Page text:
Protecting Workers by Prosecuting Wage Theft as a Crime

Grace DuBois

July 19, 2022

This is the first of two posts on wage theft and how it hurts workers, families, and communities. For the next post on wage theft and forced arbitration, check this space on Wednesday, July 20.

Wage theft is a massive crisis for workers, but federal, state, and local agencies have failed to address the problem. Wage theft occurs in many forms: Paying wages lower than the minimum wage, not paying overtime wages, coercing employees to work "off the clock" before or after shifts, prohibiting workers from taking legally mandated breaks, confiscating tips, and more.

A 2021 report from the Economic Policy Institute found that workers are deprived of an estimated $15 billion per year through minimum wage violations alone, but state and federal enforcement only recovered $1.7 billion in unlawfully withheld wages between 2017 and 2020 — only 2.8 percent of the estimated $60 billion stolen over that four-year period. The true magnitude of wage theft is almost unknowable because most wage and overtime violations go unreported.

Workers of color, immigrants, and women in low-wage sectors are especially likely to be victims of wage theft. An investigation by the New York Attorney General, for example, found that two home health care companies had cheated 12,000 aides out of nearly $19 million. In New York, 60 percent of home health aides are immigrants, 90 percent are women, and 18 percent live below the poverty line.

To adequately punish and deter unlawful wage and overtime practices, state attorneys general and district attorneys must rigorously investigate and prosecute wage theft as a criminal offense.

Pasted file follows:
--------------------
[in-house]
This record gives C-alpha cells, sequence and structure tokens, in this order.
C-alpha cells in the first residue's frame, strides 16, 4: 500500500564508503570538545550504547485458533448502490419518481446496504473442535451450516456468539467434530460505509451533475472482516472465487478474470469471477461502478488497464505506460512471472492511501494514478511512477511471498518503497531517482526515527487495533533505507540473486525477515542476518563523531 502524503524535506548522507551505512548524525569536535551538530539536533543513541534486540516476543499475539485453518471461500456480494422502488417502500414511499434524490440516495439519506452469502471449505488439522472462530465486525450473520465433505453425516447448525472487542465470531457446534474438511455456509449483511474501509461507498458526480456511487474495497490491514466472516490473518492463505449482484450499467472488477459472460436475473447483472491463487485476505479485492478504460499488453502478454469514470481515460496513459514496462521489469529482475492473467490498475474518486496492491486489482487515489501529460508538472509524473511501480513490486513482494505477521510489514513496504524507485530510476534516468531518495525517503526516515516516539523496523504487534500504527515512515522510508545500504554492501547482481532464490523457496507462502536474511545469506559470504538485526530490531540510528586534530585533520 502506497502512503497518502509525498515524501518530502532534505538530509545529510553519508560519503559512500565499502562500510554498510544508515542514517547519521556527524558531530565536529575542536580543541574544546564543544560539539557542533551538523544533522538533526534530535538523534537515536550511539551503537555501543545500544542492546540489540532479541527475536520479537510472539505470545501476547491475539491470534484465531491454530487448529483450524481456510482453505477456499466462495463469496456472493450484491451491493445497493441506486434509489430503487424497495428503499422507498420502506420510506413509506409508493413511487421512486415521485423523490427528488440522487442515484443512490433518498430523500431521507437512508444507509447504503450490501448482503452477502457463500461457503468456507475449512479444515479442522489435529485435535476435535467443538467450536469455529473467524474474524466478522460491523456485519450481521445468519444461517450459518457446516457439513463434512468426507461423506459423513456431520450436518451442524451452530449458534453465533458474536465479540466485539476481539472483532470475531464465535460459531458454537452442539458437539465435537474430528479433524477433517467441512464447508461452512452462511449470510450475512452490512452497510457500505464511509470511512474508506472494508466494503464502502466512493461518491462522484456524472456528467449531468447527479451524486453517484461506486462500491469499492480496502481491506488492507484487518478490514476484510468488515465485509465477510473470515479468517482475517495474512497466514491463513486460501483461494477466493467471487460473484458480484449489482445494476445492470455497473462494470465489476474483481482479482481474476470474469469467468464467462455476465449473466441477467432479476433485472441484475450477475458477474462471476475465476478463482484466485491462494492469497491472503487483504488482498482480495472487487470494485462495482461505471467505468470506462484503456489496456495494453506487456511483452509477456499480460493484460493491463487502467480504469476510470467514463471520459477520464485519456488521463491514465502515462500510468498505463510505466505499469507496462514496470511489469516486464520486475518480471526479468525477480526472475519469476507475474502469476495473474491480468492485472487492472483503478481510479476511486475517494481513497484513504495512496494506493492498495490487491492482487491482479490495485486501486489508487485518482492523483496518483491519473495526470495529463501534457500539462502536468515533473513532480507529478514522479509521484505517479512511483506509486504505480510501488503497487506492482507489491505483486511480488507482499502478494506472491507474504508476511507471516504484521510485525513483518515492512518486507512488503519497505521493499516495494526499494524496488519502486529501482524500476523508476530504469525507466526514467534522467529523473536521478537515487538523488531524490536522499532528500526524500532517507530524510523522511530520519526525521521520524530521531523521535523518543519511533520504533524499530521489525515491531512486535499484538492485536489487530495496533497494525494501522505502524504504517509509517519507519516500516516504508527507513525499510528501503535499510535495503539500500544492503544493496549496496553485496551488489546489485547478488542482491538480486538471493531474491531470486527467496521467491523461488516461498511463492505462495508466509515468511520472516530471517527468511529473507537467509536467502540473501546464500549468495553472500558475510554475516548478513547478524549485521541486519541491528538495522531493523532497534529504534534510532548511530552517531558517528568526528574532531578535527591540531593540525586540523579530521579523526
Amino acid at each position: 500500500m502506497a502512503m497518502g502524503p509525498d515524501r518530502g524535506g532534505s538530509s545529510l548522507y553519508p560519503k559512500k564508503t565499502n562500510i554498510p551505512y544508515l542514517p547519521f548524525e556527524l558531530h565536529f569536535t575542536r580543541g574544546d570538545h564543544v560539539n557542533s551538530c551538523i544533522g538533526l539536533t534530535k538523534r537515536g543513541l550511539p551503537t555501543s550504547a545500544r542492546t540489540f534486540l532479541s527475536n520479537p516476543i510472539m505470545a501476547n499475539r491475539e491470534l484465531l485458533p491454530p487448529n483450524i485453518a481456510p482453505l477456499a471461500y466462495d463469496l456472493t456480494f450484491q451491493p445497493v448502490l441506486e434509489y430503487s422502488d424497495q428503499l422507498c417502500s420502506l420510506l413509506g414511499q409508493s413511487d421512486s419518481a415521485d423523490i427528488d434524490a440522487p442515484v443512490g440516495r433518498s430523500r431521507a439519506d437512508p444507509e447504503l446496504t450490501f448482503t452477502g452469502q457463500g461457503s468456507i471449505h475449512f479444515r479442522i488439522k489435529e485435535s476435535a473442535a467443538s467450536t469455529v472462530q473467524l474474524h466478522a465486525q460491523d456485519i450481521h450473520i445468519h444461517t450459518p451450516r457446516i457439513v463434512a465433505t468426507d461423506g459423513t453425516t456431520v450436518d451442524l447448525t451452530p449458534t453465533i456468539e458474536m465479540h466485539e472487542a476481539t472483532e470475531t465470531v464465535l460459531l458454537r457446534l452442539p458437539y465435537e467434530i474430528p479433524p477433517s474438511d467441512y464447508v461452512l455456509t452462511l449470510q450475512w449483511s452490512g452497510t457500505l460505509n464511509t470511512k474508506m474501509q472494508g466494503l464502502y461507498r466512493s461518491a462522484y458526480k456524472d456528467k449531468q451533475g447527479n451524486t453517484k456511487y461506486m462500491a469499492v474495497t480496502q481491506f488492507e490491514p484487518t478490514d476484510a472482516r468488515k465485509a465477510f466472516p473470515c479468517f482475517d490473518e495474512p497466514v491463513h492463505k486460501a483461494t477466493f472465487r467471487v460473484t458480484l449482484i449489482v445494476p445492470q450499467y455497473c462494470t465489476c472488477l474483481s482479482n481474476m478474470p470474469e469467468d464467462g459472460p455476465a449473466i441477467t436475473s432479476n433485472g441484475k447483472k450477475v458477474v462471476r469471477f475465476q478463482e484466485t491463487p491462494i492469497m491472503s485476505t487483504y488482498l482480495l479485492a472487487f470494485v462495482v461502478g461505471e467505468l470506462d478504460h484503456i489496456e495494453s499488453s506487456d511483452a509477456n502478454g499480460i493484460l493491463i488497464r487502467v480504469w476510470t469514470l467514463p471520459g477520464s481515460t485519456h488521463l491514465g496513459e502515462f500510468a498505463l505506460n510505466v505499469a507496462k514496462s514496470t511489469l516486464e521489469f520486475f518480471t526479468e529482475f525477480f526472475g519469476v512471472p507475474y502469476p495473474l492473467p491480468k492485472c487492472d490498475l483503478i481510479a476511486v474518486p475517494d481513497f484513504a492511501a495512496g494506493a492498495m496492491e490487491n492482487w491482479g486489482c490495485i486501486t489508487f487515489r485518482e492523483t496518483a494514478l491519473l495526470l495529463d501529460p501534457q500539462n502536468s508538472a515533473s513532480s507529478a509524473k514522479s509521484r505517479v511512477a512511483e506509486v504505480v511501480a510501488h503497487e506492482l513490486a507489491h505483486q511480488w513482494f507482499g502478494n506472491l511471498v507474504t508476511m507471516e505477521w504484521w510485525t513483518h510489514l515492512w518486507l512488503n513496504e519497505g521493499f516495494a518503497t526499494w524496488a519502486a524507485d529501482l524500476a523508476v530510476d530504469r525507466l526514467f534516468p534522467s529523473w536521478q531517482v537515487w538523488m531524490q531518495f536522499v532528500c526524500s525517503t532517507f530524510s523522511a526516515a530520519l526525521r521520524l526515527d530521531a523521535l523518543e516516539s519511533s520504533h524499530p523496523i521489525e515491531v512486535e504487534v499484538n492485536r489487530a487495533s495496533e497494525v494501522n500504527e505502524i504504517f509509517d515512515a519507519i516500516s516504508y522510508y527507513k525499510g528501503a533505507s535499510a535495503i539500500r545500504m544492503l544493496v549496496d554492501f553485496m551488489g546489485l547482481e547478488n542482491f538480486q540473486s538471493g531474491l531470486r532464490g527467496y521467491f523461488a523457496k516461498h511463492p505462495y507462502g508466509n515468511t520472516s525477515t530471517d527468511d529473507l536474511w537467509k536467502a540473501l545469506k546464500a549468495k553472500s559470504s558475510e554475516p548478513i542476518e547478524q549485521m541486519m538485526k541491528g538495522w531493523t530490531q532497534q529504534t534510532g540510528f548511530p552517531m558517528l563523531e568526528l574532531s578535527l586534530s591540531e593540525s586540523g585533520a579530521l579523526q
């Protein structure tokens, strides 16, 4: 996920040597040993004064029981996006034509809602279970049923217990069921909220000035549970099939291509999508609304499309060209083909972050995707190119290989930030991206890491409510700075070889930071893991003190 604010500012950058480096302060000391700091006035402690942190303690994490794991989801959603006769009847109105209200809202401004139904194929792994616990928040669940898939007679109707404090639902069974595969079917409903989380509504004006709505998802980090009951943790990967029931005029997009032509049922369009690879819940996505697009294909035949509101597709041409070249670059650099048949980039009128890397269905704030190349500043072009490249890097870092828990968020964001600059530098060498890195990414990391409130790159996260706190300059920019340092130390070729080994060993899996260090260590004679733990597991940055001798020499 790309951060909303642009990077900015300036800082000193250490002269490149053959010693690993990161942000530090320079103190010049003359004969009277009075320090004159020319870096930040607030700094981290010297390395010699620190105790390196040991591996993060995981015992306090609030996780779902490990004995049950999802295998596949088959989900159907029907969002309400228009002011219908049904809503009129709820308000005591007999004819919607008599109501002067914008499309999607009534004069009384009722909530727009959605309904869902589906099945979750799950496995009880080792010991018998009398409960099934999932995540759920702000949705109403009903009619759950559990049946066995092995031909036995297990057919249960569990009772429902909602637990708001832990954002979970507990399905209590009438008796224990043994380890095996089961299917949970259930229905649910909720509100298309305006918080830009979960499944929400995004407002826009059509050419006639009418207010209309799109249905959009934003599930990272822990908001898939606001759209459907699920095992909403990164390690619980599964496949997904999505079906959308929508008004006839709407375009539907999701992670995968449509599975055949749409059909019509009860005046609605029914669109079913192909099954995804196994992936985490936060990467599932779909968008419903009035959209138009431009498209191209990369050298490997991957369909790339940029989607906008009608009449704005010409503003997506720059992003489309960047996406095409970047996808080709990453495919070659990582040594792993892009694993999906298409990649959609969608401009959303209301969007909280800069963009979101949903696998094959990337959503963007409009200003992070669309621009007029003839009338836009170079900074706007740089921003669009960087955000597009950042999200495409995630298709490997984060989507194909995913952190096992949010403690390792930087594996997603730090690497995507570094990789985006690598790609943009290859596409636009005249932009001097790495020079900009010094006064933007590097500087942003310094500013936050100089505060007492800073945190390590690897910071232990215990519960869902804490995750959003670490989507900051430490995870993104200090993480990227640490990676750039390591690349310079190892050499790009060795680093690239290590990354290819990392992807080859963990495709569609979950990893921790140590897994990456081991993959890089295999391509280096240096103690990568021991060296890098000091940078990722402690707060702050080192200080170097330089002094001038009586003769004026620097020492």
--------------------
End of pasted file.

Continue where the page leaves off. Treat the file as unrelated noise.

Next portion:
The Current System Is Failing Workers

The federal investigation and penalty regime is abysmal at incentivizing employers to comply with the Federal Labor Standards Act (FLSA), which creates federal requirements on the minimum wage and overtime pay. Unfortunately, the penalty scheme outlined in the law has done little to deter wage theft and other illegal activity.

First, the probability that an employer will be investigated by the U.S. Department of Labor (DOL) is only 0.5 percent. When unlawful practices are detected, DOL may impose a civil fine of up to $2,203 for willful or repeated violations of the FLSA's wage and overtime provisions, a slap on the wrist for large employers. In comparison, Australia's Protecting Vulnerable Workers Act of 2017 includes penalties of up to $630,000 per violation for companies and $126,000 for individuals.

Additionally, violations largely go unpenalized. A 2020 report from the Peterson Institute for International Economics explained that of nearly 150,000 wage and overtime cases between 2005 and 2020, only 9 percent were repeat violations, and only 2 percent of the first-time violations were considered willful. That means the vast majority of violations do not result in any monetary penalties because DOL only has authority to impose fines on those who repeatedly or willfully violate the FLSA. In cases that do involve willful and/or repeat violations, DOL did not require employers to pay any penalty 41 percent of the time.